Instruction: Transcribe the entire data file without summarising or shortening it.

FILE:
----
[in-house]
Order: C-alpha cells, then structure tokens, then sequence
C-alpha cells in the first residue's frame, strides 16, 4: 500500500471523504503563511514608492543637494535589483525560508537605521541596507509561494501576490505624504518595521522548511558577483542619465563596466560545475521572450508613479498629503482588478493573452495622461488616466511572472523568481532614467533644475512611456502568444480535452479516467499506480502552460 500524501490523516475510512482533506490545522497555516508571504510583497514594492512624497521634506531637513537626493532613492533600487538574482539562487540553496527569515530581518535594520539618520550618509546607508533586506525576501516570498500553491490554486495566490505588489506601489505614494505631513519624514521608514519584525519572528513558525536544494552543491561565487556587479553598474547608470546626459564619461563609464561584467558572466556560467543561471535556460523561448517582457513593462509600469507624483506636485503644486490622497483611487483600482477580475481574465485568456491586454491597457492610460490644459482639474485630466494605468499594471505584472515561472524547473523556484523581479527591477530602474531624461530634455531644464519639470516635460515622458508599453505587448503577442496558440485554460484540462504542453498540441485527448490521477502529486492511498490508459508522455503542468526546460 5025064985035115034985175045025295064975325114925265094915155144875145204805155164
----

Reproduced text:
[in-house]
Order: C-alpha cells, then structure tokens, then sequence
C-alpha cells in the first residue's frame, strides 16, 4: 500500500471523504503563511514608492543637494535589483525560508537605521541596507509561494501576490505624504518595521522548511558577483542619465563596466560545475521572450508613479498629503482588478493573452495622461488616466511572472523568481532614467533644475512611456502568444480535452479516467499506480502552460 500524501490523516475510512482533506490545522497555516508571504510583497514594492512624497521634506531637513537626493532613492533600487538574482539562487540553496527569515530581518535594520539618520550618509546607508533586506525576501516570498500553491490554486495566490505588489506601489505614494505631513519624514521608514519584525519572528513558525536544494552543491561565487556587479553598474547608470546626459564619461563609464561584467558572466556560467543561471535556460523561448517582457513593462509600469507624483506636485503644486490622497483611487483600482477580475481574465485568456491586454491597457492610460490644459482639474485630466494605468499594471505584472515561472524547473523556484523581479527591477530602474531624461530634455531644464519639470516635460515622458508599453505587448503577442496558440485554460484540462504542453498540441485527448490521477502529486492511498490508459508522455503542468526546460 5025064985035115034985175045025295064975325114925265094915155144875145204805155164